Lush Cosmetics is one of my all-time favourite stores. I am a huge fan of their fragrances, a devotee of their bath bombs, and I could spend all day inhaling the air in their stores. Lately, when we have gone on long drives, I have gone out to buy bath bombs to put in the car to make it smell great while we are on the road. When we reach our destination, we all have the treat of our own bath bomb to use, and the place we’re staying smells great, too. I am also in awe of their marketing and branding. One thing they do extremely well is to inform the customer about their product. Check out this video about the rose harvest for their perfumes. And this story about the origin of their perfume Imogen Rose, created for the owner’s daughter. You would not think that words would sell a fragrance, but reading the stories about each perfume in their line only makes me want them more. I mean, come on, who can refuse a perfume called The Smell of Weather Turning?
Needless to say, when 4mothers received an invitation to attend a lauch of new products at the Queen Street Lush, no one had to twist my rubber arm. And I am so glad I went because I found the perfect stocking stuffer gifts for kids.
Lush recently launched a new product for kids called Fun. It is four products in one: it’s modeling dough, it’s soap, it’s shampoo and it’s bubble bath. The kids make their creations then take them into the bath to scrub up from head to toe. It comes in a rainbow of colours, each with its own fragrance, and it is serious FUN.
The best part is that a percentage of global sales goes to a charity in Japan. The nuclear disaster that occurred in Fukushima last year left whole residential areas contaminated (and children unable to play outside). Donations from the sale of FUN will go to local charities in Japan working towards giving children safe places to play in Fukushima.
Just got word that the Canadian Ski Council will be running their very popular Ski Pass™ program again this winter. For just $29.95 — the cost of processing and delivery of your child’s pass — your grade four or five student can ski or snowboard up to three times each at one of 150 participating ski centres across Canada. Otherwise, the pass is free!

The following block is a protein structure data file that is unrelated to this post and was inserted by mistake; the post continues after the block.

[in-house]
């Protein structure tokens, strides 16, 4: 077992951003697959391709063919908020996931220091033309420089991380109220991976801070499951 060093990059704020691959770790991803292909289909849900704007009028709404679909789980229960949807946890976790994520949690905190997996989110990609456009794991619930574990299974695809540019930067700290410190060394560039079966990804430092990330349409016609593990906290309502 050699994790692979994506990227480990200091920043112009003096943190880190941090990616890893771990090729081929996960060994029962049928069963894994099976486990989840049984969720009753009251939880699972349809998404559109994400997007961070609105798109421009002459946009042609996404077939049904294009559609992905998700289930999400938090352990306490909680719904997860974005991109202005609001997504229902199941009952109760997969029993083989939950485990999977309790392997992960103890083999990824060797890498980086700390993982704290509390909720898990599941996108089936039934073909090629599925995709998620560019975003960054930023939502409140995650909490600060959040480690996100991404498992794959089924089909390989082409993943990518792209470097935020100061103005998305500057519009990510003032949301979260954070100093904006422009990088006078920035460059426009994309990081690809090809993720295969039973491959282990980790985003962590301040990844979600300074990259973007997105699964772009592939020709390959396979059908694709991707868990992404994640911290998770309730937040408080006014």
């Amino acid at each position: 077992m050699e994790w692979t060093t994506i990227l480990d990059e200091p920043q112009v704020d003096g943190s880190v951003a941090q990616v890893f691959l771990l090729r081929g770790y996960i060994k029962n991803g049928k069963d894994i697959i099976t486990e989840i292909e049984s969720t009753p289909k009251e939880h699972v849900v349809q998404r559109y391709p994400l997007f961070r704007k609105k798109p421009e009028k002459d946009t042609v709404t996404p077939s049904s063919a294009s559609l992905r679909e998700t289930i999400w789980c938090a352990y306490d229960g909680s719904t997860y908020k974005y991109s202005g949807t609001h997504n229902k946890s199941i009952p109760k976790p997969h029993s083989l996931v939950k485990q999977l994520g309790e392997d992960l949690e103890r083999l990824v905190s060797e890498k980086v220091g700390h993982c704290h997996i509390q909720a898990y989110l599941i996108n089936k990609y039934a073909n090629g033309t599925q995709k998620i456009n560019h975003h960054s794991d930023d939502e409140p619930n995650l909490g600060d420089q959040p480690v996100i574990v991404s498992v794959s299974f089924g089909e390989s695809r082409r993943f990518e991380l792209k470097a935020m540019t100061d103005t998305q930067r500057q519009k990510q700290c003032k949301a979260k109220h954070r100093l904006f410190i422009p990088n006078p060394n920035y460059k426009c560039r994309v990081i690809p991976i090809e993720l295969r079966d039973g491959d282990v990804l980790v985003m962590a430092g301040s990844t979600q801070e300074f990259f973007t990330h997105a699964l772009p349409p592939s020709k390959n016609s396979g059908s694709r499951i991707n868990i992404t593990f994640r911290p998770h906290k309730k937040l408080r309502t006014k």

If you’ve got a child born in either of 2002 or 2003 (currently enrolled in grade 5 or 4) and are a Canadian resident, all you have to do to take advantage of this fantastic offer is to visit the Canadian Ski Council website. To get immediate online access, you’ll need a digital photo of your child as well as digital proof of age or enrollment in grade four or five in a Canadian school. If you don’t have the required information at your fingertips, you can download an application from the website.
Snow Pass season starts December 1st and is valid for the entire 2012 – 2013 ski season. Visit the Canadian Ski Council website for more information. Happy skiing!
Have you seen this yet? Nine year old Caine Monroy spent last summer built a fully-functioning cardboard arcade inside his father’s autobody shop in Los Angeles, California. In October of last year, a whole bunch of new friends showed up to play:
Go Caine! Kudos to filmmaker Nirvan Mullick, too. “I felt proud”, indeed.
It wasn’t always this way. As an inveterate web surfer, I’ve collected a prodigious number of internet bookmarks on three different computers. I bookmark everything, from recipes to Christmas crafts* to websites featuring the most perfect apartments ever. I have 25 pages of favourite shops on Etsy. I can spend hours “decorating” my next house. But because my bookmarks are spread over three computers and seven years, when I want to find something — that perfect recipe for meatloaf, for example — I have to search around, inevitably forgetting what I was looking for in the process.
Enter Pinterest. Pinterest is described as a online pinboard — a place to keep track of all those cool things you find while surfing the net, and to see what others people like as well. Other people can repin your favourites on their own boards and comment on items you’ve pinned. Part planning tool, part social media site, Pinterest lets me indulge in my compulsive need to categorize, file and save, and it’s fun, too. Time Magazine named it one of the best websites of 2011. I’ve seen people use these virtual pin boards to keep track of favourite books and music, coordinate book clubs and plan special events such as weddings.
The best part of Pinterest is looking around at other people’s “pins” — things other people find interesting. But that’s because I’m nosy, um, I mean, curious.
And without Pinterest, I’d never know about this, which a friend of mine pinned: